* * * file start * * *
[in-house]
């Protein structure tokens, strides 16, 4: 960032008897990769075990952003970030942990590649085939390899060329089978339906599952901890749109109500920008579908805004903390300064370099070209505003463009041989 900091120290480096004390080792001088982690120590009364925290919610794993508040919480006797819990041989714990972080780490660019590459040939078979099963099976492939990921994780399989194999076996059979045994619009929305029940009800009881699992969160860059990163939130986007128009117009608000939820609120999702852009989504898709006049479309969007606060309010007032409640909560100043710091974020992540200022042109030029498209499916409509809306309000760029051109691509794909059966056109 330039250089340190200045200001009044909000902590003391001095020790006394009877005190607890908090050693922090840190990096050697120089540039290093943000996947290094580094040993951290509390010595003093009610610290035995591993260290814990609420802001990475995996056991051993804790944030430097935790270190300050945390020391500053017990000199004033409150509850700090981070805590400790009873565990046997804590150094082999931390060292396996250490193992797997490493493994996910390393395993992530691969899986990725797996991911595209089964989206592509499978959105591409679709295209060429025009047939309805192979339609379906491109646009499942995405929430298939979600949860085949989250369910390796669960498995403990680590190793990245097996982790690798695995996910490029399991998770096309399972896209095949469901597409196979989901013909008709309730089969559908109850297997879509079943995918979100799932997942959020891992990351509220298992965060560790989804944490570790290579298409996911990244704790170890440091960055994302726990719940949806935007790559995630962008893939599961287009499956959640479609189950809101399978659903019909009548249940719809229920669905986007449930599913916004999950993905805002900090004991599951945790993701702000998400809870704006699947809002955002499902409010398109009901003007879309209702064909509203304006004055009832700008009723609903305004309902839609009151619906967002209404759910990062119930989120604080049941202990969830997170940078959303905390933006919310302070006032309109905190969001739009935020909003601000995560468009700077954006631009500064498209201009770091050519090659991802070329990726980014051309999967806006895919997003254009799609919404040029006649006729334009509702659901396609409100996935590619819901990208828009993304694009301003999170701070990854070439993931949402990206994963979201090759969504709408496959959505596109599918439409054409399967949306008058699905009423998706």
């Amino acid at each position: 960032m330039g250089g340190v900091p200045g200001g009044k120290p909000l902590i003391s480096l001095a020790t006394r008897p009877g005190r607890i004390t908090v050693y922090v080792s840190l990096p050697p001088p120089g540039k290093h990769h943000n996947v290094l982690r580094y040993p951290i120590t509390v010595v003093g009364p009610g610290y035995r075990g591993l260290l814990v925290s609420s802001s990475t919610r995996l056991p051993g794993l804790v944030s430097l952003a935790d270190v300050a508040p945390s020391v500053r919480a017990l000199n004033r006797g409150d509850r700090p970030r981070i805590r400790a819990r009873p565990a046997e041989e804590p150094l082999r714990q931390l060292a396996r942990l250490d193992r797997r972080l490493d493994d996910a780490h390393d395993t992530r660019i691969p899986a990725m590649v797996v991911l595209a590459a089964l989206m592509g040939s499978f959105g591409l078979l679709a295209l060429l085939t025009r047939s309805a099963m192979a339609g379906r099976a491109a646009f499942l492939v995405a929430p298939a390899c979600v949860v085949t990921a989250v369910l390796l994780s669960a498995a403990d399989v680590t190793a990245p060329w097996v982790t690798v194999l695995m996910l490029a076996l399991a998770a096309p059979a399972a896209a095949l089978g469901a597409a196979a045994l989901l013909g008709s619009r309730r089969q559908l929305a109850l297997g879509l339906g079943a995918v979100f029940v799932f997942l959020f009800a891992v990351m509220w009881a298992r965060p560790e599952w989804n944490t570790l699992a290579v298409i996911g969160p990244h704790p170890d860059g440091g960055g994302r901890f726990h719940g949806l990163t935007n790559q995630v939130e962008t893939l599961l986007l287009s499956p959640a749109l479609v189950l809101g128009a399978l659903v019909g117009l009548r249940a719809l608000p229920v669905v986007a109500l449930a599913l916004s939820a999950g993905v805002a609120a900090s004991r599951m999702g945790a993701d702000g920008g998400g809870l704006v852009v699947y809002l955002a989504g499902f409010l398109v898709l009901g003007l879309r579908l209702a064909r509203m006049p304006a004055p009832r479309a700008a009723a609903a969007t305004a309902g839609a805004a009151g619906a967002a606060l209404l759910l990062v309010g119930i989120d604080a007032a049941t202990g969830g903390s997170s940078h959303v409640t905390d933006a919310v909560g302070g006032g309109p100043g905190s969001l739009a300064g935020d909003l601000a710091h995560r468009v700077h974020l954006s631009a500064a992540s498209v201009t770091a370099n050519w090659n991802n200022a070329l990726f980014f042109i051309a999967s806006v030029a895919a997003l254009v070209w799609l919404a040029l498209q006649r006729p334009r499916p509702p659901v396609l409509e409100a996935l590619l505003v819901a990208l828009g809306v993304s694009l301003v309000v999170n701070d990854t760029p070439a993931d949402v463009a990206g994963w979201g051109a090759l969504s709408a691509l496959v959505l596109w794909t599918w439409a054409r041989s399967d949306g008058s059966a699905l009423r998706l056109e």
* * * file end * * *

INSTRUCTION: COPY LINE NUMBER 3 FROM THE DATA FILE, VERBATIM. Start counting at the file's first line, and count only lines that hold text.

């Amino acid at each position: 960032m330039g250089g340190v900091p200045g200001g009044k120290p909000l902590i003391s480096l001095a020790t006394r008897p009877g005190r607890i004390t908090v050693y922090v080792s840190l990096p050697p001088p120089g540039k290093h990769h943000n996947v290094l982690r580094y040993p951290i120590t509390v010595v003093g009364p009610g610290y035995r075990g591993l260290l814990v925290s609420s802001s990475t919610r995996l056991p051993g794993l804790v944030s430097l952003a935790d270190v300050a508040p945390s020391v500053r919480a017990l000199n004033r006797g409150d509850r700090p970030r981070i805590r400790a819990r009873p565990a046997e041989e804590p150094l082999r714990q931390l060292a396996r942990l250490d193992r797997r972080l490493d493994d996910a780490h390393d395993t992530r660019i691969p899986a990725m590649v797996v991911l595209a590459a089964l989206m592509g040939s499978f959105g591409l078979l679709a295209l060429l085939t025009r047939s309805a099963m192979a339609g379906r099976a491109a646009f499942l492939v995405a929430p298939a390899c979600v949860v085949t990921a989250v369910l390796l994780s669960a498995a403990d399989v680590t190793a990245p060329w097996v982790t690798v194999l695995m996910l490029a076996l399991a998770a096309p059979a399972a896209a095949l089978g469901a597409a196979a045994l989901l013909g008709s619009r309730r089969q559908l929305a109850l297997g879509l339906g079943a995918v979100f029940v799932f997942l959020f009800a891992v990351m509220w009881a298992r965060p560790e599952w989804n944490t570790l699992a290579v298409i996911g969160p990244h704790p170890d860059g440091g960055g994302r901890f726990h719940g949806l990163t935007n790559q995630v939130e962008t893939l599961l986007l287009s499956p959640a749109l479609v189950l809101g128009a399978l659903v019909g117009l009548r249940a719809l608000p229920v669905v986007a109500l449930a599913l916004s939820a999950g993905v805002a609120a900090s004991r599951m999702g945790a993701d702000g920008g998400g809870l704006v852009v699947y809002l955002a989504g499902f409010l398109v898709l009901g003007l879309r579908l209702a064909r509203m006049p304006a004055p009832r479309a700008a009723a609903a969007t305004a309902g839609a805004a009151g619906a967002a606060l209404l759910l990062v309010g119930i989120d604080a007032a049941t202990g969830g903390s997170s940078h959303v409640t905390d933006a919310v909560g302070g006032g309109p100043g905190s969001l739009a300064g935020d909003l601000a710091h995560r468009v700077h974020l954006s631009a500064a992540s498209v201009t770091a370099n050519w090659n991802n200022a070329l990726f980014f042109i051309a999967s806006v030029a895919a997003l254009v070209w799609l919404a040029l498209q006649r006729p334009r499916p509702p659901v396609l409509e409100a996935l590619l505003v819901a990208l828009g809306v993304s694009l301003v309000v999170n701070d990854t760029p070439a993931d949402v463009a990206g994963w979201g051109a090759l969504s709408a691509l496959v959505l596109w794909t599918w439409a054409r041989s399967d949306g008058s059966a699905l009423r998706l056109e």